At step 306 g, the optical route design tool 100 then determines whether all components of the optical span and all case types have been analyzed. If not, the optical route design system 100 incorporates (step 306 h) an incremental change into the next component of the design of the operable optical span in accordance with the case type and repeats steps 306 c through 306 g until all components of the optical span and all case types have been analyzed. In the present example associated with
When the optical route design tool 100 determines that all the components of the optical span and all the case types have been analyzed, then the optical route design tool 100 can display (step 308) the results of the margin analysis to the user. Again,
The results of the simultaneous case show that all of the segments of the fiber optic cables 408 can change by 2 km (or the equivalent loss) if the change is introduced at the same time into all segments of the fiber optic cables 408. It should be understood that the results of the sensitivity case are analogous to the “unallocated margin” associated with the traditional optical route design tools except that with the present invention the user need not estimate the “unallocated margin”.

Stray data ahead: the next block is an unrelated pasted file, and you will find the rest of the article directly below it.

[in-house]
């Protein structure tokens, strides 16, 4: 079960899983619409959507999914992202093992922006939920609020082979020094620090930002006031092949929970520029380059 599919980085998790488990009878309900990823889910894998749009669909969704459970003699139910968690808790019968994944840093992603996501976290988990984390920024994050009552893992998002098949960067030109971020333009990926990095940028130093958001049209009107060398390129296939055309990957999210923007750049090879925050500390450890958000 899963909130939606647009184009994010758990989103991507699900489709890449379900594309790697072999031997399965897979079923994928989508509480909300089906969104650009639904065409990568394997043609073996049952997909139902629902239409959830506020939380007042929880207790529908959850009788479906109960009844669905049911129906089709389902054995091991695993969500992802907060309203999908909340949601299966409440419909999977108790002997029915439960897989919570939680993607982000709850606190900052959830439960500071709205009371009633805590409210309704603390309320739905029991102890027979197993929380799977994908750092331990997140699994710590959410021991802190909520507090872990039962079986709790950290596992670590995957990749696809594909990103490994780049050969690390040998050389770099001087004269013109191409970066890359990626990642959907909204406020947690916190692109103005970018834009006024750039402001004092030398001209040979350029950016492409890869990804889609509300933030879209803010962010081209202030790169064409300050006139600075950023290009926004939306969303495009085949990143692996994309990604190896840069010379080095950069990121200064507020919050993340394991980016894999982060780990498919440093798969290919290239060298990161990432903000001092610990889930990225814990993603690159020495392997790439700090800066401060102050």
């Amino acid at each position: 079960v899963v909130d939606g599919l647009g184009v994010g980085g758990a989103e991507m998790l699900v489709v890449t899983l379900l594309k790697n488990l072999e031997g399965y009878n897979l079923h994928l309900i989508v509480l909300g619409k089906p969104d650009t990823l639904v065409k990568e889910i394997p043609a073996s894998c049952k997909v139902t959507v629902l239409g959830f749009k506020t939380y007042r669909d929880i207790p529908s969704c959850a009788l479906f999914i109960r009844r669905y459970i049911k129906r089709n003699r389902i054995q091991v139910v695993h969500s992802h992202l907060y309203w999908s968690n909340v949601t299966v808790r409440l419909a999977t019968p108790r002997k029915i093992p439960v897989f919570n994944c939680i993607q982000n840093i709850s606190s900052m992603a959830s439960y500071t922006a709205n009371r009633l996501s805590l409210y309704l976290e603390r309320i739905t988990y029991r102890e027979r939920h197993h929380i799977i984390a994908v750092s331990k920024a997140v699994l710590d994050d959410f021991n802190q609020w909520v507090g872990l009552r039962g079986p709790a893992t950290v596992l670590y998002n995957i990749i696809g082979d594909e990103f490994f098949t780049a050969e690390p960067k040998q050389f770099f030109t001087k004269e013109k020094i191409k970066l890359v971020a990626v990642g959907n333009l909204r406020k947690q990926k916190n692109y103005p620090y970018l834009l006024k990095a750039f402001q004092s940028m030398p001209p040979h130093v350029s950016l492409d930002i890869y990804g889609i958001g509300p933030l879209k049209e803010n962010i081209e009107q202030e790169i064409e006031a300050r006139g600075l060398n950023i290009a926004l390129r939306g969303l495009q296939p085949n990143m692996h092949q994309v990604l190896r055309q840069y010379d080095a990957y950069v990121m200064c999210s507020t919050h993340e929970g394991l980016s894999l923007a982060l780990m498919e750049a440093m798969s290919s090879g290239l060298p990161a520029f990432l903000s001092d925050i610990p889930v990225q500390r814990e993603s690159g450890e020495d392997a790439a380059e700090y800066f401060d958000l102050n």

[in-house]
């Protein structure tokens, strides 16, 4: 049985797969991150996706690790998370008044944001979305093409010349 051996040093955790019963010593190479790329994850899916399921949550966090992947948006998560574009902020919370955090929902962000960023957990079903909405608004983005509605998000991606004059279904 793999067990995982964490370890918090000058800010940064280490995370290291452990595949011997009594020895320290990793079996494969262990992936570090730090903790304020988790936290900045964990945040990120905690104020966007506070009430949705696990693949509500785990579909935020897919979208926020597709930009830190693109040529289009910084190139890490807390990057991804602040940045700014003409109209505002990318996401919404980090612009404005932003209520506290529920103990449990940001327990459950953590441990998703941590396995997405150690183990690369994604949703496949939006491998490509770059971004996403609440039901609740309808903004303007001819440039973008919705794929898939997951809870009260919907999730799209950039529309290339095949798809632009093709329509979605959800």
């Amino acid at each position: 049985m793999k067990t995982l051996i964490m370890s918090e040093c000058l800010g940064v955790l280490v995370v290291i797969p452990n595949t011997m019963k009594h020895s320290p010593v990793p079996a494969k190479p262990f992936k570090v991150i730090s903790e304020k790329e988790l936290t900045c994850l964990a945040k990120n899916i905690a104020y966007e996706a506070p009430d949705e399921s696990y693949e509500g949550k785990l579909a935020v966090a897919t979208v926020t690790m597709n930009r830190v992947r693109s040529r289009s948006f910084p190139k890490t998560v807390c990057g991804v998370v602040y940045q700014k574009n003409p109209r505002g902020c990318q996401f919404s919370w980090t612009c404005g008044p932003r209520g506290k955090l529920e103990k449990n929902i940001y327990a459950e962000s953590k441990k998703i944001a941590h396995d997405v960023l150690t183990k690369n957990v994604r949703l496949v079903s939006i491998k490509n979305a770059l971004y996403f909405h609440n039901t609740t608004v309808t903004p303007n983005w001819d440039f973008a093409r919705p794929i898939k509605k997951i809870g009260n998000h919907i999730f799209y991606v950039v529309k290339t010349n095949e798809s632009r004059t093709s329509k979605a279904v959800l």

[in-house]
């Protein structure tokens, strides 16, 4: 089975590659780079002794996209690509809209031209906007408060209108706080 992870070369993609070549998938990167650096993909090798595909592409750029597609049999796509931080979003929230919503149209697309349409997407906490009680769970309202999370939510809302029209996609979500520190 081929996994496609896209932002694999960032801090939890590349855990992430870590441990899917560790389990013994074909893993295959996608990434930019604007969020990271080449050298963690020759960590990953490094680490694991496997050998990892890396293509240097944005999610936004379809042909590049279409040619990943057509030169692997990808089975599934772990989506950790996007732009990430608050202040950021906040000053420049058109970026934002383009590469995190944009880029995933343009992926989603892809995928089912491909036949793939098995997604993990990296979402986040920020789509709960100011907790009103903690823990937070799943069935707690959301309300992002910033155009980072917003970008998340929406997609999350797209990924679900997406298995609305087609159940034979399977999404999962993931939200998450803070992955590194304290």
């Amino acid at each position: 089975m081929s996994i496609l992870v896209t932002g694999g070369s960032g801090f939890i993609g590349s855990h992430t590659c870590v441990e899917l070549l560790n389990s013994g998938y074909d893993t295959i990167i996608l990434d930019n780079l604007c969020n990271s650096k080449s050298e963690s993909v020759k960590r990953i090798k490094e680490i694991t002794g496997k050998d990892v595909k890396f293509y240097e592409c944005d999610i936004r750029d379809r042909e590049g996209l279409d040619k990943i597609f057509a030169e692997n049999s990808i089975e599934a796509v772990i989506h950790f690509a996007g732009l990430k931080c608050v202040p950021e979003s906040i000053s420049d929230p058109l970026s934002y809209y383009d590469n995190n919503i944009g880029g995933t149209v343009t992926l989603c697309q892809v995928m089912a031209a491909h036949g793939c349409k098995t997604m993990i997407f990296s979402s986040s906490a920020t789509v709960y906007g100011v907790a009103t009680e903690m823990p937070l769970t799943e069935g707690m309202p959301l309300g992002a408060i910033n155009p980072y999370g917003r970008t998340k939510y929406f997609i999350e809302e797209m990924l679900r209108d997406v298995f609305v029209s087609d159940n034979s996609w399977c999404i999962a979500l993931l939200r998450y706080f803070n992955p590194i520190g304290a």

The results of the independent case show that the first segment of fiber optic cable 408 can become 14 km longer provided the remaining seven segments of fiber optic cable 408 do not change. And, the second segment of fiber optic cable 408 can become 14 km longer provided the first segment and the remaining six segments of fiber optic cable 408 do not change. And, so on. In other words, the independent case identifies the amount that any one segment of fiber optic cable 408 in the design of the optical span 400 can change before the design fails, assuming that no other changes occur in any of the other segments of fiber optic cables.
The results of the channel case have not been shown in
The margin and optimizing routines described above are just some of the features of the optical route design tools in the present invention. The Appendix includes a more detailed description of the capabilities of the optical route design tools in the present invention.
The text provided below further describes some of the features that can be implemented in the optical route design tools (e.g., Alcatel 1350 SD optical design tool) of the present invention.
In general, all terms, acronyms, and abbreviations used below are consistent with the terminology currently in use within the optical field.
2. Optical Route Design Tool
This section contains a detailed description associated with the Optical Route Design Tool, referred to as the Alcatel 1350 SD.
2.1 Product Scope
1. The Alcatel 1350 SD, is a tool designed to assist users in doing accurate, comprehensive Optical Route design based on Optical Amplifiers and Dense WDM products. The tool provides a large number of features designed to facilitate the task of optical route design.